Two-star general relieved of command over defector's border crossing

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Two-star general relieved of command over defector's border crossing

The Joint Chiefs of Staff (JCS) decided to relieve a two-star Marine Corps general of his command over a border security failure in connection with a North Korean defector's recent return to his communist homeland, officials said Friday.

The border crossing near the western island of Ganghwa by the 24-year-old man, surnamed Kim, became known after North Korea reported Sunday that a "runaway" returned home in the border city of Kaesong with coronavirus symptoms and that the entire city was blocked off to prevent the spread of the virus.
South Korean officials said Kim had been under investigation over allegations that he raped a female defector.
According to the JCS' probe results, Kim was caught on the military's surveillance equipment seven times — five times on its monitoring cameras, twice on thermal observation devices — including his arrival in the North, but troops failed to identify him as a person trying to cross the border.
The defector passed through a drainage tunnel running underneath barbed wire fences to evade South Korean border guards before reaching the shore and swimming a few kilometers to North Korea.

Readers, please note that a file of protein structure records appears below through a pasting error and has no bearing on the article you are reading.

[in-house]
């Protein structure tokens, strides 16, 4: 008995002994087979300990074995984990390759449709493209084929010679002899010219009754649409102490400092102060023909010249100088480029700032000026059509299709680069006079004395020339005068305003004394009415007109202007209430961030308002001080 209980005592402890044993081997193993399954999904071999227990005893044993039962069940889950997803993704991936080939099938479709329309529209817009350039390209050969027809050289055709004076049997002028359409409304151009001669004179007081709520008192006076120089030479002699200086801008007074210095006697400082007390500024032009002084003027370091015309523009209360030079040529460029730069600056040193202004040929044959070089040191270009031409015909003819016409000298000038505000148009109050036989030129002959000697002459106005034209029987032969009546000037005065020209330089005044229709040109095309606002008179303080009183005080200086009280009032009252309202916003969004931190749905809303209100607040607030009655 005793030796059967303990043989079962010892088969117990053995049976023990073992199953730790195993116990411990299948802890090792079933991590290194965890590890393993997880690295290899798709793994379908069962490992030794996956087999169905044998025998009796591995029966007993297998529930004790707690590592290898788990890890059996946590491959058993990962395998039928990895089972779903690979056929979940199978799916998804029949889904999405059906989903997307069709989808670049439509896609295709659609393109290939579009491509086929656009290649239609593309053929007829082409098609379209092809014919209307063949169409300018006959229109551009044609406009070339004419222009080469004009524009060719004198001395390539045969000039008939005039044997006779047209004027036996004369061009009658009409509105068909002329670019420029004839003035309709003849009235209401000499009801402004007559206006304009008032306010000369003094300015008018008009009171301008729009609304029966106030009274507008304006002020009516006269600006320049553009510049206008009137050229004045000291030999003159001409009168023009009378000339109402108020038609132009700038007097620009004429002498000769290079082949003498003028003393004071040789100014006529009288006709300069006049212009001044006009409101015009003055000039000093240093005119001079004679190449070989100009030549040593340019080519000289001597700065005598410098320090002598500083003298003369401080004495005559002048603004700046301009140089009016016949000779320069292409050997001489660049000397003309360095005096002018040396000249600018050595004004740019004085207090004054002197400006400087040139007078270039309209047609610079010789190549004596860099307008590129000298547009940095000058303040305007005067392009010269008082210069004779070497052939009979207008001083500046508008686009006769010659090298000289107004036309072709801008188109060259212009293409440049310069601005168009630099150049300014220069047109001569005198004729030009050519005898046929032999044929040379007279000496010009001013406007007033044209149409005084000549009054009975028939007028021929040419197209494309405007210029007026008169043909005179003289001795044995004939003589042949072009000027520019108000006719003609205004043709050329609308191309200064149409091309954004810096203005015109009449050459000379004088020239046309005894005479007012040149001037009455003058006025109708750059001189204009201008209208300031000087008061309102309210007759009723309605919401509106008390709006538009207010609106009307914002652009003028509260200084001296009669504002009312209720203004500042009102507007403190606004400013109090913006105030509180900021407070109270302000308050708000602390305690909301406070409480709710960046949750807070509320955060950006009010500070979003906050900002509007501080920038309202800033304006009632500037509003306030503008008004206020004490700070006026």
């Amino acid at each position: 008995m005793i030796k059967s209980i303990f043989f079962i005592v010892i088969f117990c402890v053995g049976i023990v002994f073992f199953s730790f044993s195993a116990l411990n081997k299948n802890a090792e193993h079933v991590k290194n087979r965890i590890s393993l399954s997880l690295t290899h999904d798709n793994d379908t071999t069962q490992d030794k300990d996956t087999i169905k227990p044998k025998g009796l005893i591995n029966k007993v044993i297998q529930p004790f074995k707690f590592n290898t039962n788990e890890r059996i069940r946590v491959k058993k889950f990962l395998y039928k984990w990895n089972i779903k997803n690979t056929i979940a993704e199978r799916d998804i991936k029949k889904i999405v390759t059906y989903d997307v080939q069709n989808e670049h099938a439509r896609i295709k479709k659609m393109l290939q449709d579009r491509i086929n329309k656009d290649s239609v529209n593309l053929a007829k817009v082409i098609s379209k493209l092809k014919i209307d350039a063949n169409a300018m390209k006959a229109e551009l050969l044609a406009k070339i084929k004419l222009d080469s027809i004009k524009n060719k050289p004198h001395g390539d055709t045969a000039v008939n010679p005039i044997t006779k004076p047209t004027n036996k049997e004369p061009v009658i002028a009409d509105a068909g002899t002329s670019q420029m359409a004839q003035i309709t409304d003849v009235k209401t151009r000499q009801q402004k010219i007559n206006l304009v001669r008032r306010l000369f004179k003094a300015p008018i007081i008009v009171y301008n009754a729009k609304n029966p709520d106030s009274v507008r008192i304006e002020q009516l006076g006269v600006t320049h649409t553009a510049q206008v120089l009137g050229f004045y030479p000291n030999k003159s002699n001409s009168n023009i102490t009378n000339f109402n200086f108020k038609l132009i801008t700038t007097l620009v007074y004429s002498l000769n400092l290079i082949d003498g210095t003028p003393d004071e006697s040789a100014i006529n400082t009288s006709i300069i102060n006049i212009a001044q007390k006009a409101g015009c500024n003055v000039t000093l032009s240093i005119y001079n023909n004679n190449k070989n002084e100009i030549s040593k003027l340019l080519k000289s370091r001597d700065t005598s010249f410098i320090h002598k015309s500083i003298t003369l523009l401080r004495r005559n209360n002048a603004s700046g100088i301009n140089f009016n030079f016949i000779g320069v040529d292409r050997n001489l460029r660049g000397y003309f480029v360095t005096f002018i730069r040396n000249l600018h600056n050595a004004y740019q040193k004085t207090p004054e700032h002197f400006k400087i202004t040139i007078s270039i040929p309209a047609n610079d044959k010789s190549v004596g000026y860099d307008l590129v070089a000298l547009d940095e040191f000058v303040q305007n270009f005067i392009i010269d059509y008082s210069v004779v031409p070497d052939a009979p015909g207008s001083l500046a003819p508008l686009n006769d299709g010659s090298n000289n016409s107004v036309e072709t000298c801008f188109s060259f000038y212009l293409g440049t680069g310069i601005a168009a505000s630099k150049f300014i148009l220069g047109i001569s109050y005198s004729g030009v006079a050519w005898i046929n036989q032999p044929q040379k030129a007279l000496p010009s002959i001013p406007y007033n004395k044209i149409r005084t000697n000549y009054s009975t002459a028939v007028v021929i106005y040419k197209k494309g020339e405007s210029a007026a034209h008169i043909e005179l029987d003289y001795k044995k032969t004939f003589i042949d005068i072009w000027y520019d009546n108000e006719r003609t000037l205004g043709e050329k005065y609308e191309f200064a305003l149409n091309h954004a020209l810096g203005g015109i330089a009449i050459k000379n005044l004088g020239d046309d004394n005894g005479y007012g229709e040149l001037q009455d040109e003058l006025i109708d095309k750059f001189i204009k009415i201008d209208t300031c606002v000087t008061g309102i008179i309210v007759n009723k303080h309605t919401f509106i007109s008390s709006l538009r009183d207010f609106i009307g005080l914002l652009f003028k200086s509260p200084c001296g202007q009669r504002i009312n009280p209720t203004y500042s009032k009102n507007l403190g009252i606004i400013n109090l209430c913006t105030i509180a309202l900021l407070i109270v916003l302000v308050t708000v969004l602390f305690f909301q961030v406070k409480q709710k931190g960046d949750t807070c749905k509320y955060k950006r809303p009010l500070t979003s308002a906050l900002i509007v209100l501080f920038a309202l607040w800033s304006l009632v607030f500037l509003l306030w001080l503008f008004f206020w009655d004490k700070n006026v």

The fences set up inside the drainage tunnel were in poor condition, allowing the defector to pass through them easily, they said. It took just around 10 minutes for Kim to pass through the channel and reach the river separating the two Koreas.
The JCS will seek disciplinary measures against those accountable, including the dismissal of Maj. Gen. Baek Gyeong-sun as commander of the Marine Corps' 2nd Division in charge of border security at the area, officials said.
Kim entered the water at 2:46 a.m. on July 18 and reached the North's territory in about 75 minutes using the tide.
A guard on duty some 200 meters away saw a taxi carrying Kim arrive near the border at 2:18 a.m. but did not take any action as he thought the passenger was a nearby resident, officials said.
Near the water tunnel, police later found a backpack with Kim's bankbook, a Bible and first aid supplies.
South Korean authorities were not aware of the incident until North Korea's report on it.
Defense Minister Jeong Kyeong-doo earlier said he learned of the case after receiving a phone call from Suh Hoon, director of national security at the presidential office, about an hour after the North's report. Jeong apologized for the security failure.
Amid growing criticism over the military's security breaches indicating lax discipline, the officials said they will inspect all such tunnels near the border and set up additional structures to prevent similar cases from recurring.
They also vowed to strengthen cooperation with the police, such as by sharing more information to improve their readiness posture.
"The military takes this situation very gravely," a JCS official said. "We will intensively carry out follow-up measures as soon as possible and make sure we can handle any unexpected situations down the road."
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